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A great book with all the bread recipes you will ever need for the rest of your life! A bit of a learning curve but once you get your head wrapped around this very easy technique of making bread you will never, ever, need to knead for 10 min. again!
Col metodo di Five Minutes a Day, fare il pane diventa un gioco! Sia pane di grano che pane senza glutine o ai cereali. E avrete sempre pasta pronta in frigo per fare subito sia pane che pizza o altri tipi di pane. Per me l'unico e che, siccome l'impasto rimane in frigo fino a 15 giorni, prende un sapore forte che sembra il sapore del pane fatto con pasta made, ma che a me non piace tanto. Ma comunque lo consiglio senza esitazione a tutti, e sopra tutto a chi non ha molta esperienza nel fare il pane.
I love the fact that this book simplifies the "rising" part of the bread . . . although what is warm water to some is hot water to yeast. The recipes themselves are reasonably straightforward, but there is so much information at the beginning of the book that you feel that you must completely revamp your cooking equipment and restock your kitchen. However, the basic wheat bread recipe can be adapted with many herbs and spices, and the use of steam keeps the bread from over-hardening. I am not sure I would recommend this book for the novice baker, but there sure is some good information.
I haven't tried very many of the recipes yet. I have been tweaking the recipes to meet the tastes and preferences of my family on 2 of the recipes. It actually helps you out with this. Otherwise, I would have hated this book. I think once I get one recipe working the way I want, then I can expand my experiences. Besides a lot of the recipes use several choices of a handful of basic bread recipes. I am looking foward to experimenting. I enjoy having the dough already made and waiting to be used in my fridge. I have not had success with kneading dough (I usually over work it). I recommend this book a lot. I love the concept of it, and I love how it helps you figure out how to tweak it to your preferences.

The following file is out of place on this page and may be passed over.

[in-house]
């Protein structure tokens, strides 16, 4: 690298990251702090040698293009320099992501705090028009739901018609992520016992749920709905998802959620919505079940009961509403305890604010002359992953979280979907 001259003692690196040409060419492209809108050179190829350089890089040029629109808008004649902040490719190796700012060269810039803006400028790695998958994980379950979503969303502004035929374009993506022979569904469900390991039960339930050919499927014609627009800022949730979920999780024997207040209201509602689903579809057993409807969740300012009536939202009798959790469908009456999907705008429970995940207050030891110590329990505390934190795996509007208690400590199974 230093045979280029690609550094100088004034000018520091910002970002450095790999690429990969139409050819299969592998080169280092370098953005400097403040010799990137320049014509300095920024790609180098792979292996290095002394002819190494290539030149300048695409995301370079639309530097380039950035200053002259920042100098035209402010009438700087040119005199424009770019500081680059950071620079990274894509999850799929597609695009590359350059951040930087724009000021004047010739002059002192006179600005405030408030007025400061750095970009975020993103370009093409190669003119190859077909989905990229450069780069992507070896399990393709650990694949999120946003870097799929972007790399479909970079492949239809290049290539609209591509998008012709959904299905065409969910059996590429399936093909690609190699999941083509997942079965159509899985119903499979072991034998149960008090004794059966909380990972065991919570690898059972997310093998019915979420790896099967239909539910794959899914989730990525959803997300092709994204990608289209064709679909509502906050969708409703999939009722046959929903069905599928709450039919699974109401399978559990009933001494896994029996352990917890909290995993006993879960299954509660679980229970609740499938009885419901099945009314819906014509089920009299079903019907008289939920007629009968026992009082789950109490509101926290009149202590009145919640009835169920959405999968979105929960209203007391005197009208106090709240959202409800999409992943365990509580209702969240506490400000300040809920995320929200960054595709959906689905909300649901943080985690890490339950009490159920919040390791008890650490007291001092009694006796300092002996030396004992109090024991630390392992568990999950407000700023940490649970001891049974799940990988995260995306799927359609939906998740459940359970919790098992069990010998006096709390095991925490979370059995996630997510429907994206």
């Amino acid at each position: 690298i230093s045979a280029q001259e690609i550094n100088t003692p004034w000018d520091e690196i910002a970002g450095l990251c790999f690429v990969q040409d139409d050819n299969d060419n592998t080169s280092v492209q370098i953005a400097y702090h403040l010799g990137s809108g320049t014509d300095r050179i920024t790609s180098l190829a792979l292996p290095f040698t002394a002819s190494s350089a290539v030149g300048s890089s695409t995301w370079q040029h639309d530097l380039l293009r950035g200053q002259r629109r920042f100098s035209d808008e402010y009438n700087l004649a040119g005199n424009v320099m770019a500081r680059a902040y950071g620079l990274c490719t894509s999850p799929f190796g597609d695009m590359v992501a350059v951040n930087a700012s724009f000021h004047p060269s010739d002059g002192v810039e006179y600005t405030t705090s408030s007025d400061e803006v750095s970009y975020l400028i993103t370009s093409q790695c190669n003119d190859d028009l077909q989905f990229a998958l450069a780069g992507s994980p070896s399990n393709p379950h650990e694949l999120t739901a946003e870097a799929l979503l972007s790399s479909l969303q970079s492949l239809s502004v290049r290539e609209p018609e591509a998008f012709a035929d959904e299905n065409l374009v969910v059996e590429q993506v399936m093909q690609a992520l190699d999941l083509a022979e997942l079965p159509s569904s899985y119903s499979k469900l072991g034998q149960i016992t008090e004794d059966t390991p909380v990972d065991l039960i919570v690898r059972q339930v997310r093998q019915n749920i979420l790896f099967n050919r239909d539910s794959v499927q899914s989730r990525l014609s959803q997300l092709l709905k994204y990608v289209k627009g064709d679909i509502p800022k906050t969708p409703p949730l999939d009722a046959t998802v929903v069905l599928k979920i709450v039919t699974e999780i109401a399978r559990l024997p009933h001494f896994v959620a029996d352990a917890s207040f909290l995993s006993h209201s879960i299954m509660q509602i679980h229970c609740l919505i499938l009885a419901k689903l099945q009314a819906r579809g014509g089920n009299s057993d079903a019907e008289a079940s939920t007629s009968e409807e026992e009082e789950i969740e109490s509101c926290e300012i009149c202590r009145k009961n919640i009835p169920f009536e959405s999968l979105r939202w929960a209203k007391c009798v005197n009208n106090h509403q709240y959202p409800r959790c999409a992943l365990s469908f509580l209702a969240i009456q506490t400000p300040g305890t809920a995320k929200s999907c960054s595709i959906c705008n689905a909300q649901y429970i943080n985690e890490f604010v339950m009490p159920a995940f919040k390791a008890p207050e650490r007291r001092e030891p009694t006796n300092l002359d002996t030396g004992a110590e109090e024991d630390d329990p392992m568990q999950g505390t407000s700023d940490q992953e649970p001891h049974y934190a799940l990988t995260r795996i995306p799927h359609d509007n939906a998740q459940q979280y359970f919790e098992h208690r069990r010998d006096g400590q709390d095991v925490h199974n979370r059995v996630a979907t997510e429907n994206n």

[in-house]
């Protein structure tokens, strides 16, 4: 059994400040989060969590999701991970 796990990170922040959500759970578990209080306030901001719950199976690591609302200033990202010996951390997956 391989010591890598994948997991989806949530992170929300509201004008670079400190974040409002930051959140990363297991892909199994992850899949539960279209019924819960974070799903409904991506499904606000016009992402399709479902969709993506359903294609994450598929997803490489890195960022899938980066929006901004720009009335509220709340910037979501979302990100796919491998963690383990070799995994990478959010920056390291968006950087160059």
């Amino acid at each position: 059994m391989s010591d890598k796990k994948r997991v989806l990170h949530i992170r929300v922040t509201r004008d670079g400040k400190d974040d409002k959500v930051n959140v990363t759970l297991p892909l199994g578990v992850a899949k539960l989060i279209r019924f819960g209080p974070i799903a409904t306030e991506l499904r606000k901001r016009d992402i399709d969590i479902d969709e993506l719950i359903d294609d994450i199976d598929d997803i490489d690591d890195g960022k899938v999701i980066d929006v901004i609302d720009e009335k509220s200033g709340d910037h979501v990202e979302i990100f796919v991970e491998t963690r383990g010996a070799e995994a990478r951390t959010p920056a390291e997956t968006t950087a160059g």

These authors write great, no-fail, baking instructions and they have the best bread book that I've used. I love their Artisan Bread in Five Minutes a Day book, in part because you do not need anything other than what's in your kitchen to launch yourself into bread-baking. Some of the recipes require special flours, but you can work around that. Not so with this book. You have to have special ingredients to use this book--or at least one--vital wheat gluten--which is only available on-line if you live in a town that is not based In a major metropolitan city with specialty shops. The book is worth the investment for advanced and engaged bakers; if that's not you, try the other Artisan Bread book and you will be ecstatic.
Good book, pretty decent learning curve. I have experience in baking bread and this method represents a fair amount of change over what I am used to. If you are like me at all, I recommend that you read ALL of the instructions before you jump in. I would have been better off if I had absorbed all of the theory before I started. (That is a comment on so much of my life). Even though my result was not optimal, I think my first try was tasty and not a waste. Things I wish I had known are: start with a recipe that you want to enjoy over and over. You will be making enough for a number of meals. It really takes more than 5 minutes just because the bread needs to warm and the oven needs to heat. Even though you are used to bying a larger loaf at the store, think small. Think how much you enjoy that small, warm loaf they bring at the restaurant. You can enjoy that slice at any meal and the prep work is far less than a normal bread making commitment.
I love the flavor of the breads, the types of breads, and the assortment of grain options. I also love, love, love that it has a gluten-free section, since so many friends and family struggle with allergies.
This method really is doable and I have been doing it for months (and saving a small fortune along the way).
My only beefs are with the stated resting times for the dough and the dullness of the cookbook itself. I did a more thorough review of this book and also offered some suggestions on minimizing the initial costs ([...]), but that's the meat of my thoughts on the matter.
I like the technique, convenience, and the breads I have tried so far and look forward to trying others. I wanted the kindle version to take into the kitchen with me, but I'm a little disappointed in the version. I don't know if it's to keep the file size down or for some other reason, but there are very few photos and especially color photos in the Kindle version. With a cookbook the photos are both helpful and pleasant. Live and learn. I'd still recommend the book, but probably the paper version.